• Asking visitors to bring a small gift for other tamariki / children too if they have brought one for the sick taitamaiti / child.
  • Encouraging them to show their emotions and tell you how they feel. Your other tamariki / children will be on the same emotional rollercoaster as you are. Let them know it’s OK to feel anger or fear, sadness and grief. Help your tamariki / children give voice to their feelings by asking some leading questions and reassure them it’s safe to speak openly and express themselves.

Here are some common things siblings of seriously ill tamariki / children can experience.

Feelings of guilt

It’s common for a taitamaiti / child to feel that the serious illness of a sibling is their fault. Perhaps they said terrible words to them or wished that something awful would happen to them. They may feel guilty because they’re healthy and their brother or sister is not. Reassure them that nothing they said or did caused the illness.

Difficulties at kura / school

Tamariki / children at kura / school may tease or leave your tamariki / children out of social circles, fearing they may catch the serious illness from them. Let teachers know about the diagnosis so they can help other staff and pupils understand. Involving your children's close friends in discussions about the serious illness can also be helpful.

Fear of hōhipere / hospital and treatments

Younger tamariki / children in particular can be very frightened by the thought of their sibling in hōhipere / hospital and the sight of them. Seeing them, either in hōhipere / hospital (for example, with tubes attached or lying in bed) or at home (for example, hair loss), can be upsetting.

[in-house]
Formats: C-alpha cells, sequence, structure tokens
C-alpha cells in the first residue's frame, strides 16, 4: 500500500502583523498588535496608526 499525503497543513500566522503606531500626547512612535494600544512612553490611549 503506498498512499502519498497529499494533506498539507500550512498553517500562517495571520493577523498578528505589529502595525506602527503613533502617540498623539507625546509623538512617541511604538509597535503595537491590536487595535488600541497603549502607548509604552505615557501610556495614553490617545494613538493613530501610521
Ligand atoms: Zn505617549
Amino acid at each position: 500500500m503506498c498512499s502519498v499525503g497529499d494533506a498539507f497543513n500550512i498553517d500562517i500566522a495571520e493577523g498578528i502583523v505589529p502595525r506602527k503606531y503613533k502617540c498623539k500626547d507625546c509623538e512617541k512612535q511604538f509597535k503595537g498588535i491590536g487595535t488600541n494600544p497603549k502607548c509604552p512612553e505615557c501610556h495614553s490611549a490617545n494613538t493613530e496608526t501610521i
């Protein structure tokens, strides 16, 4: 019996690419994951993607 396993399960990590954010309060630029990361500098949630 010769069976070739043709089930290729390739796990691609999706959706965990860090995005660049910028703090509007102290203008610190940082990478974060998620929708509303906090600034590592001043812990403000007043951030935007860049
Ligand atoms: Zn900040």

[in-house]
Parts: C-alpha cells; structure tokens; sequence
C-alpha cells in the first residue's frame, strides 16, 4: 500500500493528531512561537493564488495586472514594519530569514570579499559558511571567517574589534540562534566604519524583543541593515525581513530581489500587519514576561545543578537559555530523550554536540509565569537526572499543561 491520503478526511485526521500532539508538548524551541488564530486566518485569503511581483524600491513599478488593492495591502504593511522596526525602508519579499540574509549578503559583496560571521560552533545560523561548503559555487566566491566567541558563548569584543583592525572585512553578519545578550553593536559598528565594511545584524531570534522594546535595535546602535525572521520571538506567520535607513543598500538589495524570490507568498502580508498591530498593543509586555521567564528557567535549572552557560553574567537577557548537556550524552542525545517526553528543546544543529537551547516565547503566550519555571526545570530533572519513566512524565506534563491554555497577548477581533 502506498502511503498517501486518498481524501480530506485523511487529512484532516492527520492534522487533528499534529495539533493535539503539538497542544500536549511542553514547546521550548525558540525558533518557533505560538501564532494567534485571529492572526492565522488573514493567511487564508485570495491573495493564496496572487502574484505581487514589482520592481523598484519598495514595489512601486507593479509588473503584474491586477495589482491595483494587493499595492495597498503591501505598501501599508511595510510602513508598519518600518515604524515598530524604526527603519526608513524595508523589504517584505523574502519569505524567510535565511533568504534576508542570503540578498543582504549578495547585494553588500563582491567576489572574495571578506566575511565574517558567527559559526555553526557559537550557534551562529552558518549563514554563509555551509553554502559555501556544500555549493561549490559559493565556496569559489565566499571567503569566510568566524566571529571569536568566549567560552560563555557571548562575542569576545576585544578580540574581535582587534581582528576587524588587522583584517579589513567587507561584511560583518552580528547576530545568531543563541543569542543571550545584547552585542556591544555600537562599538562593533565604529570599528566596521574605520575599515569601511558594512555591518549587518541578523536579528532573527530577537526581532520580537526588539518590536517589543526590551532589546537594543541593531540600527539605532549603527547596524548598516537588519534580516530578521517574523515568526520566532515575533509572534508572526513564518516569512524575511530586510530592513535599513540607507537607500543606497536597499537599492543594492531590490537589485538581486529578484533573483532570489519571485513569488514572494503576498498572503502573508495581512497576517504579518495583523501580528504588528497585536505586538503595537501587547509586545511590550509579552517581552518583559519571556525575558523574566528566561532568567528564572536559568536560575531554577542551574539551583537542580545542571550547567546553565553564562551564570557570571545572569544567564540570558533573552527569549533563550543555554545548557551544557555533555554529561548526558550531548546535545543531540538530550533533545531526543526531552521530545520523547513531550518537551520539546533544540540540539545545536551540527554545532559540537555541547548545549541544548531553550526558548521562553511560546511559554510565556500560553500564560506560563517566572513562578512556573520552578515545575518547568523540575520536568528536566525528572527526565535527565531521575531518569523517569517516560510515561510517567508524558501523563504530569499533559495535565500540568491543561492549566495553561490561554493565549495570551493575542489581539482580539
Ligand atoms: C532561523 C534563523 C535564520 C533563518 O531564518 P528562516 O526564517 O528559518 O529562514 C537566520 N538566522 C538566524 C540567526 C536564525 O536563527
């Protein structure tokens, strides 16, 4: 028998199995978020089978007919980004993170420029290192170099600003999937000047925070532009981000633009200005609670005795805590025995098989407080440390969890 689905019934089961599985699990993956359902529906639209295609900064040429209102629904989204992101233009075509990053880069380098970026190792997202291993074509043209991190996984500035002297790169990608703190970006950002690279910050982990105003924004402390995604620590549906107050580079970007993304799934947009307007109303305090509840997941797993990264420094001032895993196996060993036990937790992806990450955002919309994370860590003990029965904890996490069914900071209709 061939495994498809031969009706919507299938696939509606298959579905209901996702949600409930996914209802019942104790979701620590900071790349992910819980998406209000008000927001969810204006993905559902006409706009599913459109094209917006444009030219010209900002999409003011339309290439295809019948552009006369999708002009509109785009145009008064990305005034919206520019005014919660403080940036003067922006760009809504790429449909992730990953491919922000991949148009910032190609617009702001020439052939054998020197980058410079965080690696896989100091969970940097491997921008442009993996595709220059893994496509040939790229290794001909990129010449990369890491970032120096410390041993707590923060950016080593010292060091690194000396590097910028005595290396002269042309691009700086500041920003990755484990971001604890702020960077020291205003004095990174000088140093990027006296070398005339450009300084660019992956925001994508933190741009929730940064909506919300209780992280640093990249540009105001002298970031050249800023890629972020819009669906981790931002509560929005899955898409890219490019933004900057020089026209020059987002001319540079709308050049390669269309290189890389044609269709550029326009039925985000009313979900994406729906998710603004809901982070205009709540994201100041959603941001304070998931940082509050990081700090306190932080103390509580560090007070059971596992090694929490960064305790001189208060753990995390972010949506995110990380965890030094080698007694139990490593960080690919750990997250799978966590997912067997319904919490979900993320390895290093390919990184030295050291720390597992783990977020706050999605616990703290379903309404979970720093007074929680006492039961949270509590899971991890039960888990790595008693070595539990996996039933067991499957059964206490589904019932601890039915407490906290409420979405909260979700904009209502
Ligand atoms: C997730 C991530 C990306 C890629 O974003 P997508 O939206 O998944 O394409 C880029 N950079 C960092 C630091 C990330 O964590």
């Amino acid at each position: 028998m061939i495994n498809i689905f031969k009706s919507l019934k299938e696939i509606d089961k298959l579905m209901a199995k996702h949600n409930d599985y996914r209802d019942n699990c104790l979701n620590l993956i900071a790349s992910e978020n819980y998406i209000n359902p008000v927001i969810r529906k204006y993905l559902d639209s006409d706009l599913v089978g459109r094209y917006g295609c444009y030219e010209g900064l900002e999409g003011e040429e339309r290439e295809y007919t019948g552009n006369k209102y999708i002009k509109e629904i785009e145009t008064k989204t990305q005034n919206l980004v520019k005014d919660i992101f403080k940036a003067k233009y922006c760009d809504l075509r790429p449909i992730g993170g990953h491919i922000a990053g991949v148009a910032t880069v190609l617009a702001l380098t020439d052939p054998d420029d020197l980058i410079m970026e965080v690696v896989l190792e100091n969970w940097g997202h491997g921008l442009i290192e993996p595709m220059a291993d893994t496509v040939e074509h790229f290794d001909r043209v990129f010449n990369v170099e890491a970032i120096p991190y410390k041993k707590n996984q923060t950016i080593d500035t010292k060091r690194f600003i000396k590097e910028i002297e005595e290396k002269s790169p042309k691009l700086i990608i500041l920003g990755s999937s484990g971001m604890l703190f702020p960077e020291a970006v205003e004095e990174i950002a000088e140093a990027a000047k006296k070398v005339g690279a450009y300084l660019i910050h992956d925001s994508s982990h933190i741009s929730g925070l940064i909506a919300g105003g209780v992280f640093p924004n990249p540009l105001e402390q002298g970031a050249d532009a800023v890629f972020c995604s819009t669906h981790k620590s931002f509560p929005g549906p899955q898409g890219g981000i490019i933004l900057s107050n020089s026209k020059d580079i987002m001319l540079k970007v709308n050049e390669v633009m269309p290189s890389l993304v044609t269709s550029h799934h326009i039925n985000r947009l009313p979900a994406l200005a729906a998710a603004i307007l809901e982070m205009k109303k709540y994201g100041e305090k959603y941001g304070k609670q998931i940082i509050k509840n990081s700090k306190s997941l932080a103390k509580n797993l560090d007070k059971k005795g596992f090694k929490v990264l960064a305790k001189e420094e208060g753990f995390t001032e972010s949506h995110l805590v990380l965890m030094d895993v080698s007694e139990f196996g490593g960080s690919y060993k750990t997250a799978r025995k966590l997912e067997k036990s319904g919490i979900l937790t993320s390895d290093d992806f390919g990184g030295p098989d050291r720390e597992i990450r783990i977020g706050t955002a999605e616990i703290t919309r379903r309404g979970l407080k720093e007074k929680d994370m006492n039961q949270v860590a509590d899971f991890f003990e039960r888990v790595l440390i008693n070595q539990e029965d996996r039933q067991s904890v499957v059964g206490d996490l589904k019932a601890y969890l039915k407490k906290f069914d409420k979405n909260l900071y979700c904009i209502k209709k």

Be proactive if you can. Explain what the treatments are, what the tubes are for, how the treatments may affect their sibling and what they can expect to see. Tamariki / children can often be reassured by visiting the hōhipere / hospital and seeing their sibling, but don’t force them to go if they don’t want to.

Often one parent will spend more time at the hōhipere / hospital and the other will be with the whānau. Something as simple as a phone call from hōhipere / hospital to speak to tamariki / children at home can help everyone feel connected.

Fear that their sibling might die

Your other tamariki / children might worry that their sibling will die. This is something they might keep to themselves because they’re scared it could happen or they don’t want to upset you.